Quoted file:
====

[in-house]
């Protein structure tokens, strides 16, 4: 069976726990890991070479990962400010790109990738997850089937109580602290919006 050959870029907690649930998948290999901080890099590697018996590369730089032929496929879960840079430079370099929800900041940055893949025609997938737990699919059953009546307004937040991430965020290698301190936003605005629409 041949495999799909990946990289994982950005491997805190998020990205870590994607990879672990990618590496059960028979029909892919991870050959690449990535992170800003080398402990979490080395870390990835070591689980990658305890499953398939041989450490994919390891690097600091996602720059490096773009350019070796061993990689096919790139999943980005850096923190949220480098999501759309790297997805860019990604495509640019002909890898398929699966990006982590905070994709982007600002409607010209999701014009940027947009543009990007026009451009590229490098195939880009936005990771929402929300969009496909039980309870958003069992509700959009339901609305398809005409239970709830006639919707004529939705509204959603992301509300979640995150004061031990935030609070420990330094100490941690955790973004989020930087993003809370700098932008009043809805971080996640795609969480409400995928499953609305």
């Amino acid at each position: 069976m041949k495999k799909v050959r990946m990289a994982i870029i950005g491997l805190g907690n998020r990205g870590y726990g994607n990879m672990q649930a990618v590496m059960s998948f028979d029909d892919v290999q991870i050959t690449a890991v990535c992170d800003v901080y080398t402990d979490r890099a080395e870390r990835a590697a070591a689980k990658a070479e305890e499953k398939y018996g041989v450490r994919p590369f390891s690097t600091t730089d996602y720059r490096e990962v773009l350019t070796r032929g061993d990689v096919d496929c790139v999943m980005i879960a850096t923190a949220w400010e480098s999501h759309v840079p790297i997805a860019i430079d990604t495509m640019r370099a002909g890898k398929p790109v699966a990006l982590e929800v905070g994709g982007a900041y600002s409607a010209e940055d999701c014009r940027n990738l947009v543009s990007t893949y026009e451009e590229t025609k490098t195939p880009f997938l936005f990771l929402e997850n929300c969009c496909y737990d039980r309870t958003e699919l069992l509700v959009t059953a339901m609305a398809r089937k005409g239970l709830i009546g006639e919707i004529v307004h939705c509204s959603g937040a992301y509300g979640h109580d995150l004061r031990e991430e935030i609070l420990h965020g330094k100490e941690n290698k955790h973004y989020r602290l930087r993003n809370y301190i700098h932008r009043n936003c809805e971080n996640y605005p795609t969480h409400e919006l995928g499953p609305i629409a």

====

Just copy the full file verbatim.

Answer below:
[in-house]
């Protein structure tokens, strides 16, 4: 069976726990890991070479990962400010790109990738997850089937109580602290919006 050959870029907690649930998948290999901080890099590697018996590369730089032929496929879960840079430079370099929800900041940055893949025609997938737990699919059953009546307004937040991430965020290698301190936003605005629409 041949495999799909990946990289994982950005491997805190998020990205870590994607990879672990990618590496059960028979029909892919991870050959690449990535992170800003080398402990979490080395870390990835070591689980990658305890499953398939041989450490994919390891690097600091996602720059490096773009350019070796061993990689096919790139999943980005850096923190949220480098999501759309790297997805860019990604495509640019002909890898398929699966990006982590905070994709982007600002409607010209999701014009940027947009543009990007026009451009590229490098195939880009936005990771929402929300969009496909039980309870958003069992509700959009339901609305398809005409239970709830006639919707004529939705509204959603992301509300979640995150004061031990935030609070420990330094100490941690955790973004989020930087993003809370700098932008009043809805971080996640795609969480409400995928499953609305």
């Amino acid at each position: 069976m041949k495999k799909v050959r990946m990289a994982i870029i950005g491997l805190g907690n998020r990205g870590y726990g994607n990879m672990q649930a990618v590496m059960s998948f028979d029909d892919v290999q991870i050959t690449a890991v990535c992170d800003v901080y080398t402990d979490r890099a080395e870390r990835a590697a070591a689980k990658a070479e305890e499953k398939y018996g041989v450490r994919p590369f390891s690097t600091t730089d996602y720059r490096e990962v773009l350019t070796r032929g061993d990689v096919d496929c790139v999943m980005i879960a850096t923190a949220w400010e480098s999501h759309v840079p790297i997805a860019i430079d990604t495509m640019r370099a002909g890898k398929p790109v699966a990006l982590e929800v905070g994709g982007a900041y600002s409607a010209e940055d999701c014009r940027n990738l947009v543009s990007t893949y026009e451009e590229t025609k490098t195939p880009f997938l936005f990771l929402e997850n929300c969009c496909y737990d039980r309870t958003e699919l069992l509700v959009t059953a339901m609305a398809r089937k005409g239970l709830i009546g006639e919707i004529v307004h939705c509204s959603g937040a992301y509300g979640h109580d995150l004061r031990e991430e935030i609070l420990h965020g330094k100490e941690n290698k955790h973004y989020r602290l930087r993003n809370y301190i700098h932008r009043n936003c809805e971080n996640y605005p795609t969480h409400e919006l995928g499953p609305i629409a």